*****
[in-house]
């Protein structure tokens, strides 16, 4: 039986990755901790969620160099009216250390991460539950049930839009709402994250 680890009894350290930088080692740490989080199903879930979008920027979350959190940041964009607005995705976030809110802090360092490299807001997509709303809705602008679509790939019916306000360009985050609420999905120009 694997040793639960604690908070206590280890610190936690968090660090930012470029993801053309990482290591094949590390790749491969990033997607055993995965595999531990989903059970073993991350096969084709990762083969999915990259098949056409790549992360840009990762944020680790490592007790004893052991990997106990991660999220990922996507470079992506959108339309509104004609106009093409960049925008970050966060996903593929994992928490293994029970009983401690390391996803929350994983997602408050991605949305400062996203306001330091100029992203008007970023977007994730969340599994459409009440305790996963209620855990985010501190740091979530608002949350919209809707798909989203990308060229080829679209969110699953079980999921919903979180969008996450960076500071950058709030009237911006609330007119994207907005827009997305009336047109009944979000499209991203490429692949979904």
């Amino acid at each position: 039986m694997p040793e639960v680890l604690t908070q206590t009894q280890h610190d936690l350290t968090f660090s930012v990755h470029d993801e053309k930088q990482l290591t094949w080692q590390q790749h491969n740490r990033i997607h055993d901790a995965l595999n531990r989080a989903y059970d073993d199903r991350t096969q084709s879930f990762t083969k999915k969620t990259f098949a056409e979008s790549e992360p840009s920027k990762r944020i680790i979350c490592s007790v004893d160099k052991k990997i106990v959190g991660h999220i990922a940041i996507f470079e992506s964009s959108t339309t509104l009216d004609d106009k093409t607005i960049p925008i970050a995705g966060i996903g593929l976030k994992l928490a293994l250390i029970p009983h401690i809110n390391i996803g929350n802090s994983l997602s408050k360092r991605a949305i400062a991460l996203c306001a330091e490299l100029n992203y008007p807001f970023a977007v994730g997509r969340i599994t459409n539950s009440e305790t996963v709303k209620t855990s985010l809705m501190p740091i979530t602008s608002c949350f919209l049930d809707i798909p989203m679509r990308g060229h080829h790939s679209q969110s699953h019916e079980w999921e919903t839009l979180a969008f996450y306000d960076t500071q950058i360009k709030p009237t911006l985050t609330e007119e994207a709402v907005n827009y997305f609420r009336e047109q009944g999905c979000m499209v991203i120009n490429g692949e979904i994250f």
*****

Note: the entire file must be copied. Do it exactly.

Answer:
[in-house]
């Protein structure tokens, strides 16, 4: 039986990755901790969620160099009216250390991460539950049930839009709402994250 680890009894350290930088080692740490989080199903879930979008920027979350959190940041964009607005995705976030809110802090360092490299807001997509709303809705602008679509790939019916306000360009985050609420999905120009 694997040793639960604690908070206590280890610190936690968090660090930012470029993801053309990482290591094949590390790749491969990033997607055993995965595999531990989903059970073993991350096969084709990762083969999915990259098949056409790549992360840009990762944020680790490592007790004893052991990997106990991660999220990922996507470079992506959108339309509104004609106009093409960049925008970050966060996903593929994992928490293994029970009983401690390391996803929350994983997602408050991605949305400062996203306001330091100029992203008007970023977007994730969340599994459409009440305790996963209620855990985010501190740091979530608002949350919209809707798909989203990308060229080829679209969110699953079980999921919903979180969008996450960076500071950058709030009237911006609330007119994207907005827009997305009336047109009944979000499209991203490429692949979904």
């Amino acid at each position: 039986m694997p040793e639960v680890l604690t908070q206590t009894q280890h610190d936690l350290t968090f660090s930012v990755h470029d993801e053309k930088q990482l290591t094949w080692q590390q790749h491969n740490r990033i997607h055993d901790a995965l595999n531990r989080a989903y059970d073993d199903r991350t096969q084709s879930f990762t083969k999915k969620t990259f098949a056409e979008s790549e992360p840009s920027k990762r944020i680790i979350c490592s007790v004893d160099k052991k990997i106990v959190g991660h999220i990922a940041i996507f470079e992506s964009s959108t339309t509104l009216d004609d106009k093409t607005i960049p925008i970050a995705g966060i996903g593929l976030k994992l928490a293994l250390i029970p009983h401690i809110n390391i996803g929350n802090s994983l997602s408050k360092r991605a949305i400062a991460l996203c306001a330091e490299l100029n992203y008007p807001f970023a977007v994730g997509r969340i599994t459409n539950s009440e305790t996963v709303k209620t855990s985010l809705m501190p740091i979530t602008s608002c949350f919209l049930d809707i798909p989203m679509r990308g060229h080829h790939s679209q969110s699953h019916e079980w999921e919903t839009l979180a969008f996450y306000d960076t500071q950058i360009k709030p009237t911006l985050t609330e007119e994207a709402v907005n827009y997305f609420r009336e047109q009944g999905c979000m499209v991203i120009n490429g692949e979904i994250f």